Kitchens have become one of the main attractions in a person’s home. Designing a kitchen should be done with the residents habits in mind. QMI Agency file photo

Once upon a time, the kitchen was a humble and simple space, but times have changed.

“A typical kitchen used to have four drawers, a sink, a stove, a fridge and that’s it,” says veteran kitchen designer and builder Mike Smith, owner of All About Kitchens in Bracebridge. “Back in the early 1970s, I could pull up a piece of 2×6 to mark the measurements on, design it that day and install it the next. Now, it’s two or three months just to plan.”

Today, Smith says, the kitchen is the room in the house.

“It gets far more attention now than it used to, because people live in the kitchen/great room area. It’s no longer the place for the woman to go to work; it’s now where everybody goes to work. That’s why it gets all the fancy things that make it work better. It cost $1,200-$1,500 in the early 70s. Now we sometimes go over $100,000.”

If you’re building anew, or if you’re renovating and your space allows for it, think expansively.

“Make the kitchen really big,” advises kitchen designer Kevin Bonner of Northern Kitchen Studio in Bracebridge. “Anytime you have company, they all gravitate to the kitchen, so you have to have lots of space for them.”

Designing a kitchen should be done with the habits and inclinations of the residents in mind. James Pitropov, architect and owner of Smith Architect in Huntsville, draws on his experience designing houses:

“Have a list of the way they entertain, how many people they invite, how often they entertain, are they wine drinkers, do they want a space to sit and reconvene afterwards? Do they have a family heirloom like an old china hutch? Sometimes these unique items are what add a lot of warmth and character to the place.”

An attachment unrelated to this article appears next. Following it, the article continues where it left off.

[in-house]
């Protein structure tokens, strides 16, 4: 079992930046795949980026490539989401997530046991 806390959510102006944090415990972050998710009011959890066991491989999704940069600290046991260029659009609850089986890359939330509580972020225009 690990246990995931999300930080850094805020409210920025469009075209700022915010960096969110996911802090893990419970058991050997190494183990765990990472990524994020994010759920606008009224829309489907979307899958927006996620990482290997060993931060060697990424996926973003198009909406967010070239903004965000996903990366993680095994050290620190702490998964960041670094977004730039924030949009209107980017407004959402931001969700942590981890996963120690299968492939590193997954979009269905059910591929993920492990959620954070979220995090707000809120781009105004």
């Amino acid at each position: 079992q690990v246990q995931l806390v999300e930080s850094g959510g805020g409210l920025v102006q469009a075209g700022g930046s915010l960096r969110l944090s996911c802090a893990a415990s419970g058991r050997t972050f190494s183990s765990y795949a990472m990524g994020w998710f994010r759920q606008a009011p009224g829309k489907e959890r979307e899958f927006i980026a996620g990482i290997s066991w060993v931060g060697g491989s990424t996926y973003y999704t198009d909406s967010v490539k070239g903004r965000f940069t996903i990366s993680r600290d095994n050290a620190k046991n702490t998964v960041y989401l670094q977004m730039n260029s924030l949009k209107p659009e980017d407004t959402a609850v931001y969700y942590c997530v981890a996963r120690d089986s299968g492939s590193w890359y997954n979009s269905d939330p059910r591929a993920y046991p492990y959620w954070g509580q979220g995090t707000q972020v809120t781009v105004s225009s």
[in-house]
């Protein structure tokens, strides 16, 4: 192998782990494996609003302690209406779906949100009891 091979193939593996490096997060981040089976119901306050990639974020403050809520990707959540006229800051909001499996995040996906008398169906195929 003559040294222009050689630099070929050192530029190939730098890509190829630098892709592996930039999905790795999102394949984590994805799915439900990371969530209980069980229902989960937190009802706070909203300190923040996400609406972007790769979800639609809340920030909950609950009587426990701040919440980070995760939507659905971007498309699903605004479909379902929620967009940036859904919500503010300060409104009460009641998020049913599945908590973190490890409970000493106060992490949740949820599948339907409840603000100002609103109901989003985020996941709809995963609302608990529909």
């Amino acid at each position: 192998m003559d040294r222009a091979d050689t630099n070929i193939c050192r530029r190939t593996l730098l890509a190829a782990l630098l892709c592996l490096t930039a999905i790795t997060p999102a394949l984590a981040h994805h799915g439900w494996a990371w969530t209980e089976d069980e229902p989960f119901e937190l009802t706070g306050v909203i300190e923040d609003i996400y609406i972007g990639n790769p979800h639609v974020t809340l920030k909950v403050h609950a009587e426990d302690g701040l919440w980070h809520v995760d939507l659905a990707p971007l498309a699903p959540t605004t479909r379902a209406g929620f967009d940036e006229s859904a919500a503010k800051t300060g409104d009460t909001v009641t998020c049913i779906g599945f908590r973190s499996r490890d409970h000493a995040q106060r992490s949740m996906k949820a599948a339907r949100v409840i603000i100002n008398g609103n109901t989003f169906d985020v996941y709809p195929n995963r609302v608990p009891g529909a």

Do you want to cook while looking at the lake, or the driveway, to see guests arriving? That is crucial, obviously, to kitchen placement.

A central concept in kitchen design, Smith explains, is the “work triangle” – the arrangement of stove, fridge and sink in relation to each other.

“One thing you want to avoid is putting an island in the middle of that,” he says. “I had a kitchen like that and it turned out to be a pain, because you had to go around it.”

Bonner suggests putting one corner of the triangle on an island, instead.

Islands remain exceedingly popular, providing conveniently placed extra work space, storage, and seating. If you have the space, they can be as big as 10 by five feet, incorporating sinks, gas burners and more.

“What is popular is antique finishes,” says Smith.

Or, those who have a painted finish on their main cabinets might opt for a wood finish for the island. Having a different countertop, perhaps butcher block, on islands is also trendy.

If you have the resources, the island can even be a spectacular focal point. Chervin Kitchen and Bath in Parry Sound is working on one with a countertop that is an irregular piece of solid walnut, about nine feet long, five feet wide and three inches thick. The island cabinetry underneath is being shaped to match the natural contours of the tree, with curved wood and glass.

“It’ll be a one-of-a-kind conversation piece,” says Dave Frey, sales representative and designer with Chervin. “We just put a temporary top on it, and they’re already getting all kinds of comments from friends and neighbours.”